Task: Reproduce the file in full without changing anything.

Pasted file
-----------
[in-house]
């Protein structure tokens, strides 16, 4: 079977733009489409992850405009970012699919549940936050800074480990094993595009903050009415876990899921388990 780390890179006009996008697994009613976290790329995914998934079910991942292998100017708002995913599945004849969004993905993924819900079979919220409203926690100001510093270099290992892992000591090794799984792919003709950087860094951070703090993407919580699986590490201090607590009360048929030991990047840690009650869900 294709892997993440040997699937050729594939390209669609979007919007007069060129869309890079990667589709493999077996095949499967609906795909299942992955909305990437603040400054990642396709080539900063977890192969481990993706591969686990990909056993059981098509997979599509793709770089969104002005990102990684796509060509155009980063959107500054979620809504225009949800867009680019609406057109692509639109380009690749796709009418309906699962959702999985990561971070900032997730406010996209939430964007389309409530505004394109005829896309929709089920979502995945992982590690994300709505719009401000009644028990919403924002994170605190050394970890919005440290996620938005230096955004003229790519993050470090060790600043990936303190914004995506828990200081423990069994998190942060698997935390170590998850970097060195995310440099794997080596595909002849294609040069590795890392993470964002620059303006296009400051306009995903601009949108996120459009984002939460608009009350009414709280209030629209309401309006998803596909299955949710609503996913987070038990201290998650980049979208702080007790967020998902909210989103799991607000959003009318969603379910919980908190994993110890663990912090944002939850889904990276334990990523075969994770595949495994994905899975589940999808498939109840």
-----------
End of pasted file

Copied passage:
[in-house]
């Protein structure tokens, strides 16, 4: 079977733009489409992850405009970012699919549940936050800074480990094993595009903050009415876990899921388990 780390890179006009996008697994009613976290790329995914998934079910991942292998100017708002995913599945004849969004993905993924819900079979919220409203926690100001510093270099290992892992000591090794799984792919003709950087860094951070703090993407919580699986590490201090607590009360048929030991990047840690009650869900 294709892997993440040997699937050729594939390209669609979007919007007069060129869309890079990667589709493999077996095949499967609906795909299942992955909305990437603040400054990642396709080539900063977890192969481990993706591969686990990909056993059981098509997979599509793709770089969104002005990102990684796509060509155009980063959107500054979620809504225009949800867009680019609406057109692509639109380009690749796709009418309906699962959702999985990561971070900032997730406010996209939430964007389309409530505004394109005829896309929709089920979502995945992982590690994300709505719009401000009644028990919403924002994170605190050394970890919005440290996620938005230096955004003229790519993050470090060790600043990936303190914004995506828990200081423990069994998190942060698997935390170590998850970097060195995310440099794997080596595909002849294609040069590795890392993470964002620059303006296009400051306009995903601009949108996120459009984002939460608009009350009414709280209030629209309401309006998803596909299955949710609503996913987070038990201290998650980049979208702080007790967020998902909210989103799991607000959003009318969603379910919980908190994993110890663990912090944002939850889904990276334990990523075969994770595949495994994905899975589940999808498939109840």